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Harris promotes lower-cost internet during Charlotte visit

VP Harris in Charlotte
Vice President Kamala Harris speaks about high-speed internet access during her visit to Charlotte.

This story was produced through a collaboration between WFAE and La Noticia. You can read it in Spanish at La Noticia. Puedes leer la nota en español en La Noticia.

Vice President Kamala Harris visited Charlotte today for the second time in eight months. High-speed internet access was at the top of her agenda.

During a visit to uptown’s Carole Hoefener Center, Harris promoted the Affordable Connectivity Program, an initiative aimed at lowering internet costs for users. The White House estimates around 30 million Americans lack broadband access.

“High-speed internet is not a luxury. It is a necessity,” Harris said. “Every person in our nation, no matter how much they earn, should be able to afford a high-speed internet plan.”

For those who qualify based on income, the plan provides a $30 monthly discount for high-speed internet. For tribal lands, the monthly discount is $75. The program also provides a one-time discount of up to $100 for the purchase of a laptop.

“About 13 million people are enrolled. And these are students who can now study at their kitchen table instead of in the parking lot of a local fast food restaurant, which is what so many of our students did,” Harris said.

Harris visit
Kayla Young/WFAE
Kayla Young/WFAE
Police guard the entrance at the Carole Hoefener Center during Vice President Kamala Harris's visit.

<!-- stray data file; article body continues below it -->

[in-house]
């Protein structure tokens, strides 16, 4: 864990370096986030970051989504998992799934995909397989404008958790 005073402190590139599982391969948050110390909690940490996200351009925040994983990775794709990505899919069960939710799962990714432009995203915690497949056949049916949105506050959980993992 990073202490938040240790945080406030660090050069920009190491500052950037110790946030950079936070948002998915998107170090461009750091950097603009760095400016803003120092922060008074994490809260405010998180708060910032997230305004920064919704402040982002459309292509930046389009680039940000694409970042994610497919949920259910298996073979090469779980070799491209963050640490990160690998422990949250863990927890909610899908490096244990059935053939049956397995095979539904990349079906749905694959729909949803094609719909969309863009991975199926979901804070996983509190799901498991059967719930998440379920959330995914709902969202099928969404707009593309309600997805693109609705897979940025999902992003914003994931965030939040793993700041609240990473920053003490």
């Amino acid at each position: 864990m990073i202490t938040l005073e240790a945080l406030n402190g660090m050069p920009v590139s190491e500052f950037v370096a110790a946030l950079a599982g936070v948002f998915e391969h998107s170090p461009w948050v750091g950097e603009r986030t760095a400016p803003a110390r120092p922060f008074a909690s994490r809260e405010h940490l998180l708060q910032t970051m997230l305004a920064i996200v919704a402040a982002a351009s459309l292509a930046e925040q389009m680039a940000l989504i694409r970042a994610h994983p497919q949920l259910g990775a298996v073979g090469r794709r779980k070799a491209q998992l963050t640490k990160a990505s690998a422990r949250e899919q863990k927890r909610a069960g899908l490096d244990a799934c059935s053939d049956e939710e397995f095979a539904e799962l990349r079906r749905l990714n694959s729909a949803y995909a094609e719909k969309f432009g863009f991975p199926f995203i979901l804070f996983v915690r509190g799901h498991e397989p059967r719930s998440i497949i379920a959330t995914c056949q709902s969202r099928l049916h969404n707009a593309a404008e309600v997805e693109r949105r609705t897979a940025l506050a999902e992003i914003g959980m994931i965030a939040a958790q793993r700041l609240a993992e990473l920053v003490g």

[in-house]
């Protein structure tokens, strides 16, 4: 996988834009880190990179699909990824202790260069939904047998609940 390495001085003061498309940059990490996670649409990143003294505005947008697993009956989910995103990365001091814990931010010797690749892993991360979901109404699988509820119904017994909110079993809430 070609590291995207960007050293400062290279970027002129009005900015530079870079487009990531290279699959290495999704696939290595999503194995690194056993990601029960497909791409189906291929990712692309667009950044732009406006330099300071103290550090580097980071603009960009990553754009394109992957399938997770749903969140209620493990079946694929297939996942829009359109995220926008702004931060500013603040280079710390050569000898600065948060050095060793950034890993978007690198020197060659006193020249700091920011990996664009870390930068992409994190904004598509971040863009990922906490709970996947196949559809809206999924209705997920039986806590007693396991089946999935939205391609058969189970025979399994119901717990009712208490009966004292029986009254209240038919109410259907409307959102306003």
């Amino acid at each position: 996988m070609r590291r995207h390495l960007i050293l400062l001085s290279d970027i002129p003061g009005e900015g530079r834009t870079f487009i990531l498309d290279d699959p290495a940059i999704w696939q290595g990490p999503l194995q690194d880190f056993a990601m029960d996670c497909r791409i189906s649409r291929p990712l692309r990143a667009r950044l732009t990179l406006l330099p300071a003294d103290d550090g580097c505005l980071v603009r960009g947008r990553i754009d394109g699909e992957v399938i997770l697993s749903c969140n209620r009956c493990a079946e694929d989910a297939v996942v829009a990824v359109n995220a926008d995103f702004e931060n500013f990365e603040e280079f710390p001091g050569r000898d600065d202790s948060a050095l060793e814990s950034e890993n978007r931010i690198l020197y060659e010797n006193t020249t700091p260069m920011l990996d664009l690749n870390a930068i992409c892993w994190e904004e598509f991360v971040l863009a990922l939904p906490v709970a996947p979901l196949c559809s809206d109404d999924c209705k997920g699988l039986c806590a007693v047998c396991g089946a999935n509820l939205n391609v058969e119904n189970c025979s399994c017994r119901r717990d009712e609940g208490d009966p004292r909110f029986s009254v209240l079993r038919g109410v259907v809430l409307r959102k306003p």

Part of the plan’s rollout includes “digital navigators,” like Charlotte resident Tiffany White, who joined Harris and Gov. Roy Cooper for a tour of the Carole Hoefener Center’s computer lab. White is a beneficiary of the plan and now as a “digital navigator,” she works to get other residents signed up.

“Being able to receive the ACP benefit has allowed me to work from home, like a lot of us do. It’s also allowed me to pay my bills, go to school, online bank and to have video conferencing with family and friends,” White said.

Harris said on-the-ground efforts are what will make the Affordable Connectivity Program work.

“The connectivity, if you will, between what we do in Washington D.C. and it hitting the streets in Charlotte are people like Miss Tiffany,” Harris said.

Harris noted the need for those living in rural parts of the country and budding entrepreneurs to have access to affordable internet services.

Learn more about the Get Internet program at this link.

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Kayla Young is a Report for America corps member covering issues involving race, equity, and immigration for WFAE and La Noticia, an independent Spanish-language news organization based in Charlotte. Major support for WFAE's Race & Equity Team comes from Novant Health and Wells Fargo.